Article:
any approximations, but it is much easier to do the integrals if we simplify the
equation a bit.) Now we multiply the intensity in a given frequency range by the
cross section of scattering, to get the amount of energy scattered in the range dw.
The total energy scattered is then the integral of this for all w. Thus 0'3 (41.9) dag/8 = /0 1(w)a,(w)dw (41 . 10)
2717'?)ng (to) do.) =ﬂMw—MVIMM' Now we set dWs/dt = 37kT. Why three? Because when we made our
analysis of the cross section in Chapter 32, we assumed that the polarization was
such that the light could drive the oscillator. If we had used an oscillator which
could move only in one direction, and the light, say, was polarized in the wrong
way, it would not give any scattering. So we must either average the cross section
of an oscillator which can go only in one direction, over all directions of incidence
and polarization of the light or, more easily, we can imagine an oscillator which
will follow the ﬁeld no matter which way the ﬁeld is pointing. Such an oscillator,
which can oscillate equally in three directions, would have 3kT average energy
because there are 3 degrees of freedom in that oscillator. So we should use 37kT
because of the 3 degrees of freedom. Now we have to do the integral. Let us suppose that the unknown spectral
distribution I(w) of the light is a smooth curve and does not vary very much across
the very narrow frequency region where a, is peaked (Fig. 41—3). Then the only
signiﬁcant contribution comes when w is very close to coo, within an amount
gamma, which is very small. So therefore, although 1(a)) may be an unknown and
complicated function, the only place where it is important is near to = too, and
there we may replace the smooth curve by a ﬂat one—a “constant”——at the same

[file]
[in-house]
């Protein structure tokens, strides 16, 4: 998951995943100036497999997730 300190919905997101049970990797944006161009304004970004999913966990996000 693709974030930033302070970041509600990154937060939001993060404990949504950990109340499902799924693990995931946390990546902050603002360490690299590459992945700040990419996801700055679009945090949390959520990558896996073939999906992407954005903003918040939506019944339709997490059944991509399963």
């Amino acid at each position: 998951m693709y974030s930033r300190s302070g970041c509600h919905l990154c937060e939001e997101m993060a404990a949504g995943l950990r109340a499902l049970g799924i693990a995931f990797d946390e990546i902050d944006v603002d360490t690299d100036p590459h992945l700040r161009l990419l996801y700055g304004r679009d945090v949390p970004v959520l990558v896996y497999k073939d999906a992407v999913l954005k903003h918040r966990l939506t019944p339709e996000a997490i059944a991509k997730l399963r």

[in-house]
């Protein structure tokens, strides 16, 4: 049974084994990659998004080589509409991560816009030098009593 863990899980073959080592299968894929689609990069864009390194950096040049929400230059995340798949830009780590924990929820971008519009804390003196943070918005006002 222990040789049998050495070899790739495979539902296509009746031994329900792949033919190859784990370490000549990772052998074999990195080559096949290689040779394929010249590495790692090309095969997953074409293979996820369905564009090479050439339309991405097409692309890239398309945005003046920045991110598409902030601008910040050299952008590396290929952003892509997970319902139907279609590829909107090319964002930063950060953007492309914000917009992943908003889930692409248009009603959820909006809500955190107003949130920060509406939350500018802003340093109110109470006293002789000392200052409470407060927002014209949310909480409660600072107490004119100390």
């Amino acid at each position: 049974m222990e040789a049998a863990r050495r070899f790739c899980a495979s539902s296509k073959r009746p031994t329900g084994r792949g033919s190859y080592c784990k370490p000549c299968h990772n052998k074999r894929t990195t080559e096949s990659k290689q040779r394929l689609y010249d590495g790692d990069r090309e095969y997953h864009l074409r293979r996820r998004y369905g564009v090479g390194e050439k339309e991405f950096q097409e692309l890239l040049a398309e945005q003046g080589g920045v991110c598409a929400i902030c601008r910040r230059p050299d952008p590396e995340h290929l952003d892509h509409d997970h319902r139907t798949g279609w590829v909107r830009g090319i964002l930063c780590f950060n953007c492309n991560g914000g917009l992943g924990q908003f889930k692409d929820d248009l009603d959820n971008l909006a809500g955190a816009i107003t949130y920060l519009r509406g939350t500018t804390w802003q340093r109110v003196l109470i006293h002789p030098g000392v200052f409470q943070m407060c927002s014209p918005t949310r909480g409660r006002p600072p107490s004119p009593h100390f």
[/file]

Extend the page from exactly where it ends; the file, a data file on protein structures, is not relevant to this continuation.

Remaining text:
height. In other words, we simply take [(00) outside the integral sign and call it
[(wo). We may also take the rest of the constants out in front of the integral, and
what we have left is w dw
0 (w — 600V ‘1‘ 72/4 Now, the integral should go from 0 to 00, but 0 is so far from wo that the curve is
all ﬁnished by that time, so we go instead to minus oo—it makes no difference and
it is much easier to do the integral. The integral is an inverse tangent function of
the form fdx/(x2 + a2). If we look it up in a book we see that it is equal to
1r/a. So what it comes to for our case is 27/7. Therefore we get, with some re
arranging, : 37kT. (41.11) 2 2
%7r0w01(w0) 972kT _ 41r2r3w3 [(090) = (41.12) Then we substitute the formula (41.6) for gamma (do not worry about writing
coo; since it is true of any coo, we may just call it w) and the formula for 1(a)) then
comes out (0sz .
7r2c2 1(a)) = (41.13) And that gives us the distribution of light in a hot furnace. It is called the black
41—5 Fig. 41—3. The factors in the integrand
(41.10). The peak is the resonance curve
l/(w — mg)2 + 72/4. To a good ap
proximation the factor I(w) can be
replaced by l(wo). Ital) Fig. 41—4. The blackbody intensity
distribution at two temperatures, accord
ing to classical physics (solid curves). The
dashed curves show the actual distribution. body radiation. Black, because the hole in the furnace that we look at is black when
the temperatur...
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 Spring '09
 LimKong
 Physics, Energy, coo